This compassionate collaboration had even spilled over into the classroom, in the sense that everyone’s views became important, including students’. A teacher told us that he had come to see his teaching role not just as teaching young people but also as ‘forming people’ through authentic relationships with them. ‘Forming people’ did not happen immediately: ‘Changing people? We aren’t business people. We are forming people. Forming people needs a lot of patience.’ Similarly, another senior teacher’s vision was now to develop ‘good members in society’ who knew how to deal compassionately with a range of people. He described how ‘sitting alone’, without face-to-face interaction, blocked knowledge.

Without exception, the senior teachers came to appreciate how much more they could learn while engaging face to face with others than they had assumed. Learning appeared to become a two-way process. For example, through discussion with other teachers about their experiences, one teacher gained inspiration for his own new actions:

We visit [each other’s classes]. We meet. When I think we will meet, I have to think what I will say. This was the push, that someone is following up… These discussions were very useful.

Development of a creative approach through TLCs

All the senior teachers described how less-experienced teachers in their TLCs helped them to think about their own teaching and to develop it. One described this as follows:

Everyone contributed their best, so we could create something great… It’s much better than coming up with 10 ideas that aren’t good… As for the [less experienced] teachers, I now feel there isn’t any difference between us. The younger ones used to be afraid to express their ideas.

Similarly, another teacher’s TLC meetings transformed from being a forum for teachers to receive instructions into a place for expressing new ideas:

The TLCs were discussions. We were freer. We talked about things related to what we were doing – new ideas. We made suggestions and changes… We tried to find solutions, not just listening to each other’s problems.

One strong message that came through our interviews was the sense of liveliness experienced by participants during TLCs, which became a fertile ground for teachers’ curiosity and creativity. One more experienced teacher, described how this ‘spirit’ allowed learning to be set in motion. This energy led participants to start trying out new approaches. Participants all commented on how they had previously slipped into boring routines but how TLCs had allowed them to shake these up. In that teacher’s view:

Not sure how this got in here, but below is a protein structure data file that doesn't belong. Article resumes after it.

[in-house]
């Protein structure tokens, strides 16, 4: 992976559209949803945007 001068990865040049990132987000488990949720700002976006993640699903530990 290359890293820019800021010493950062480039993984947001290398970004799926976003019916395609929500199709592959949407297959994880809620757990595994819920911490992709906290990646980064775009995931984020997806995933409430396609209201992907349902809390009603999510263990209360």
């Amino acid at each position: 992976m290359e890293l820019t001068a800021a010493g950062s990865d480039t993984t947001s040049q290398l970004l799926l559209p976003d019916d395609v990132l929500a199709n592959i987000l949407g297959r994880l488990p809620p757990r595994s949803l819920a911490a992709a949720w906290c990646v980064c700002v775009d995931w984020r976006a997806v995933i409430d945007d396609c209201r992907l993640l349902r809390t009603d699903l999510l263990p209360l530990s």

Anything that doesn’t change will fail. If you don’t develop it, it will die. You must innovate in everything or it won’t have spirit.

Another experienced participant described the spirit that came to drive her development:

I have been teaching for 27 years, but now I feel something new. I want to keep going!

One important discovery for the senior teachers was that it was not only the content of what others said that had influence: others’ enthusiasm or creativity could provoke innovative thinking too.

Developing willingness to act through making choices in TLCs

You want me to fulfil my purpose? Don’t tell me how I can achieve the purpose! … It shouldn’t be imposed on [teachers]. Maybe they don’t like the style. They should not be coerced.

This approach was referred to repeatedly by all participants. For example, one noticed the importance of a comfortable relationship between the observed teacher and their observer in the classroom:

The best thing about peer observation was that we chose who would do the observation. You know this person, so you don’t feel the pressure.

Overall, the senior teachers clearly saw that when learners, whether teachers or pupils, perceived their own learning as ‘personally meaningful’ (Rogers and Carmichael, 1951, p. 427), they made more effort to progress. One, for example, could obviously see that coercion by those in superior positions blocked development, and this view was reinforced in his TLC:

The best thing [about the TLC] was that you didn’t force anyone to participate. If I was forced to join, I wouldn’t participate well. When you feel you are there by choice, this makes you want to try.

Another described how her TLC teachers actually desired to try out new ideas because they had come up with the ideas themselves. She explained that when teachers tried out one of their own ideas and it worked, this in turn made them ‘trust themselves more’ and thereby take more risks. She commented: ‘Success is a great feeling… This feeling is powerful.’

Discussion: Flourishing against the grain

The senior teachers’ sense of improved self-worth, through personal relationships with trusted others in a community, sparked off a virtuous cycle of compassionate collaboration and creativity, which in turn led to further learning and development. They all described a shift in how they perceived themselves professionally, from an undervalued teacher to a professional who could make a significant difference to teaching and learning in their school and could also collaborate – face to face – with others to do the same.

The aspects of the TLCs that senior teachers pinpointed as most transformational were those that Michael Fielding refers to as the personal in contrast to the functional. Free and equal personal relationships were developed within a collaborative community, even within a highly hierarchical system. Through genuine collaboration in which all parties felt equally valued, a compassion and a creativity inspired teachers and led them to flourish as people and as professionals. I hope that this article, alongside Claire Badger and her colleagues’, has focused attention in teacher development towards important person-centred values, in addition to vital practical skills. As Fielding argued, functional efficiency is important to the extent that it supports personal fulfilment, while the latter holds universal and life-long significance for both teachers and students.


Fielding M (2007) The human cost and intellectual poverty of high-performance schooling: Radical philosophy, John Macmurray and the remaking of person‐centred education. Journal of Education Policy 22(4): 383–409.

Giroux H (2007) Against the New Authoritarianism: Politics after Abu Ghraib. Winnipeg: Arbeiter Ring Pub.

Rogers C and Carmichael L (1951) Client-Centered Therapy: Its Current Practice, Implications, and Theory. Boston, MA: Houghton Mifflin Company.

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      Author(s): Bill Lucas